There has been a considerable push towards resorting to online platforms to continue business activities and engage via digital meeting applications.
cyber infiltration from Indian hackers into online webinars of Pakistani businesses, security organizations, and financial institutions cannot be ruled out.
Indians Information warfare tactics aren’t limited to hacking and cyber espionage but leveraging social media platforms to push their biased agenda to frame Pakistan and even Muslims residing in India. India has intensified its propaganda war and hate speech against Pakistan and Muslim communities residing in India in order to support its narrative. The anti – Pakistan and Islamophobic hashtag started circulating during the lockdown and Indian officials have linked dozens of coronavirus cases to Muslim missionary groups which held its annual conference in Delhi in early March. Since religious fervors were already intense in India, it did not take much time to circulate false videos claiming Muslim clerics spitting Indian police. These videos went viral in no time exacerbating the already minacious epoch for Muslim communities. It was not until the last week of March 2020, tweets with hashtags #coronajihad more than 300,000 times and seen by more than 165 million people on Twitter. This surge in hate speech just demonstrates how anxious present Indian government has been as it merged Islamophobia at the time when the world is busy tracing, testing, and minimizing the spread of the COVID-19. During this time, when the Muslim minority of around 200 million people in the 1.3 billion population began to feel insecure and kept being targeted by the ruling Hindu nationalists. The long-standing hatred of a specific communal Indians faction towards Muslim minorities has become the new anxiety surrounding the COVID-19.
India and Pakistan as active regional cyber players should realize that ultimate peace in cyberspace will ensure to build a community with a shared future in cyberspace thus leads to stability in the South Asian region. For instance, the conflict between the two countries can further be escalated through propaganda, hate speech, and the spread of mis and disinformation. This can lead to strikes on military installations, critical infrastructure, and government networks. In this context, any solution to the anti-escalatory cyber policy along with a nuclear arms control agreement is required to this delicate situation over Kashmir. Besides, cyber-diplomacy can be another option in addition to the nonproliferation of nuclear weapons, and the dejection of traditional war should be the sole aim of negotiations. This is the time to realize that cyberwar is as serious as a conventional war, particularly amidst the Kashmir conflict. In the existing geopolitical regional environment, cyberspace engagements require a coordinated response and need to understand the necessity of international norms. No state should be allowed to get involved in cyberspace espionage and engagements against other country’s critical infrastructure. There should be responsible state behavior in cyberspace as the global health crisis prolongs having deleterious implications on global economies.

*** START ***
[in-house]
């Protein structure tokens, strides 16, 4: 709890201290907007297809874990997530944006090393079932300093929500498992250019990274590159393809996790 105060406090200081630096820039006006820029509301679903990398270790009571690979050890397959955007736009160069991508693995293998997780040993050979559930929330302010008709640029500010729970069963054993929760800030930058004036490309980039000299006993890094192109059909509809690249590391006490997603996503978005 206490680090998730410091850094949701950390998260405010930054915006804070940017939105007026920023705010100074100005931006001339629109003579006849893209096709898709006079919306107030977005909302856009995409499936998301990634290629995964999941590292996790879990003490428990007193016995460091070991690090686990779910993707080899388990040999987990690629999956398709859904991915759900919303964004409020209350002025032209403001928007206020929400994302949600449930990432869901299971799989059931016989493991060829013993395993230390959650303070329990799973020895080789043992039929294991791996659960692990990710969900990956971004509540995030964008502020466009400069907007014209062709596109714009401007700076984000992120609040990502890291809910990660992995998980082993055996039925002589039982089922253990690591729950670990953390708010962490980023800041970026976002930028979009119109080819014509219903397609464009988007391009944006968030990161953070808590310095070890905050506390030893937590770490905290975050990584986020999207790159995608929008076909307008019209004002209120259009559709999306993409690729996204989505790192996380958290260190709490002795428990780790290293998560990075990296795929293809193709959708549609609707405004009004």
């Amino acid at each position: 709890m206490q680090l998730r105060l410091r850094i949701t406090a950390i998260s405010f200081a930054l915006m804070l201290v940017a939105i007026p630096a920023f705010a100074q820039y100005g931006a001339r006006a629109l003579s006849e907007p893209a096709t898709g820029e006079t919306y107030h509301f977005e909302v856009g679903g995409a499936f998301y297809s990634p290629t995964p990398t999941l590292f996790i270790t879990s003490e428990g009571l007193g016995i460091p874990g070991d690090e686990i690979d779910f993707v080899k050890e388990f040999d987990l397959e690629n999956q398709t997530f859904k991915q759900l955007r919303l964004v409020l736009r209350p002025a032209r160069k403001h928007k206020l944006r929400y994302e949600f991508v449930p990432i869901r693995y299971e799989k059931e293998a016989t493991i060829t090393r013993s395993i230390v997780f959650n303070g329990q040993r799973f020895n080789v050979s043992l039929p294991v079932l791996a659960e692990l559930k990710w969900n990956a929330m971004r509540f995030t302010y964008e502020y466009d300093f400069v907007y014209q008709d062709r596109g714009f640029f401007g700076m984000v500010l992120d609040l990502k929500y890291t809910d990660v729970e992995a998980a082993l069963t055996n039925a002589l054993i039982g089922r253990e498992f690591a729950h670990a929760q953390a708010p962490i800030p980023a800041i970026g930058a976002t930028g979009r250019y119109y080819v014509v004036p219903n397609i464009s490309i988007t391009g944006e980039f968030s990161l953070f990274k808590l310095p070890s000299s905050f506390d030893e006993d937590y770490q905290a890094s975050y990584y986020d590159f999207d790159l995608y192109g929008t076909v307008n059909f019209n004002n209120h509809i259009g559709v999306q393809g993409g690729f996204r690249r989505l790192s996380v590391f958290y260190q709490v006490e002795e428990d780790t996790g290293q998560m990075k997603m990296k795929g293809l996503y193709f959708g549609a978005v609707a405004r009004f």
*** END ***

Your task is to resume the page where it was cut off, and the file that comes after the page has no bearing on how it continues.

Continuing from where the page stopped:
**The author is a cybersecurity policy researcher. Her interest includes cyber governance, data privacy, and emerging technologies. She can be reached at firstname.lastname@example.org